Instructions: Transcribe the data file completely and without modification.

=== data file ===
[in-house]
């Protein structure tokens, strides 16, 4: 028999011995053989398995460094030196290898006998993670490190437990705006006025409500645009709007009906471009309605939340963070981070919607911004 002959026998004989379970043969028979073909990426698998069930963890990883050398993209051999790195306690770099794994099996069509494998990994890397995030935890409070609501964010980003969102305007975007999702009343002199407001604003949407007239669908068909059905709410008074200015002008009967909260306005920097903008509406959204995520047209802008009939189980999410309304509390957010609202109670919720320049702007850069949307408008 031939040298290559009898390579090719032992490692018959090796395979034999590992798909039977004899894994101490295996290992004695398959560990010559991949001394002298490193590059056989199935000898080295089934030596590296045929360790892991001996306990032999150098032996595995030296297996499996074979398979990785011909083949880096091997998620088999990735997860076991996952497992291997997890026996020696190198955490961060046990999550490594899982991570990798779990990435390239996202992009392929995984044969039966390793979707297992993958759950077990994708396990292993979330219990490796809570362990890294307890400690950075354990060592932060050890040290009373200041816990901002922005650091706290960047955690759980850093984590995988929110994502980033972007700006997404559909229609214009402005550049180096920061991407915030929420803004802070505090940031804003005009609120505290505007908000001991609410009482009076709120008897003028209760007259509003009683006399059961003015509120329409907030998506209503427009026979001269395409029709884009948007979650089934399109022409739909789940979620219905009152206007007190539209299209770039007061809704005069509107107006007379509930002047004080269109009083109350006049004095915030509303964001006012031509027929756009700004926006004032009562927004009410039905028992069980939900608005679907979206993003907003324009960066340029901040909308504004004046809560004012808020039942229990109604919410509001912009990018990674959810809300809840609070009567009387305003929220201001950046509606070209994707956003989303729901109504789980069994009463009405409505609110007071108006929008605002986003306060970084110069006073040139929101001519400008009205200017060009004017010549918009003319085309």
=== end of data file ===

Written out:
[in-house]
């Protein structure tokens, strides 16, 4: 028999011995053989398995460094030196290898006998993670490190437990705006006025409500645009709007009906471009309605939340963070981070919607911004 002959026998004989379970043969028979073909990426698998069930963890990883050398993209051999790195306690770099794994099996069509494998990994890397995030935890409070609501964010980003969102305007975007999702009343002199407001604003949407007239669908068909059905709410008074200015002008009967909260306005920097903008509406959204995520047209802008009939189980999410309304509390957010609202109670919720320049702007850069949307408008 031939040298290559009898390579090719032992490692018959090796395979034999590992798909039977004899894994101490295996290992004695398959560990010559991949001394002298490193590059056989199935000898080295089934030596590296045929360790892991001996306990032999150098032996595995030296297996499996074979398979990785011909083949880096091997998620088999990735997860076991996952497992291997997890026996020696190198955490961060046990999550490594899982991570990798779990990435390239996202992009392929995984044969039966390793979707297992993958759950077990994708396990292993979330219990490796809570362990890294307890400690950075354990060592932060050890040290009373200041816990901002922005650091706290960047955690759980850093984590995988929110994502980033972007700006997404559909229609214009402005550049180096920061991407915030929420803004802070505090940031804003005009609120505290505007908000001991609410009482009076709120008897003028209760007259509003009683006399059961003015509120329409907030998506209503427009026979001269395409029709884009948007979650089934399109022409739909789940979620219905009152206007007190539209299209770039007061809704005069509107107006007379509930002047004080269109009083109350006049004095915030509303964001006012031509027929756009700004926006004032009562927004009410039905028992069980939900608005679907979206993003907003324009960066340029901040909308504004004046809560004012808020039942229990109604919410509001912009990018990674959810809300809840609070009567009387305003929220201001950046509606070209994707956003989303729901109504789980069994009463009405409505609110007071108006929008605002986003306060970084110069006073040139929101001519400008009205200017060009004017010549918009003319085309």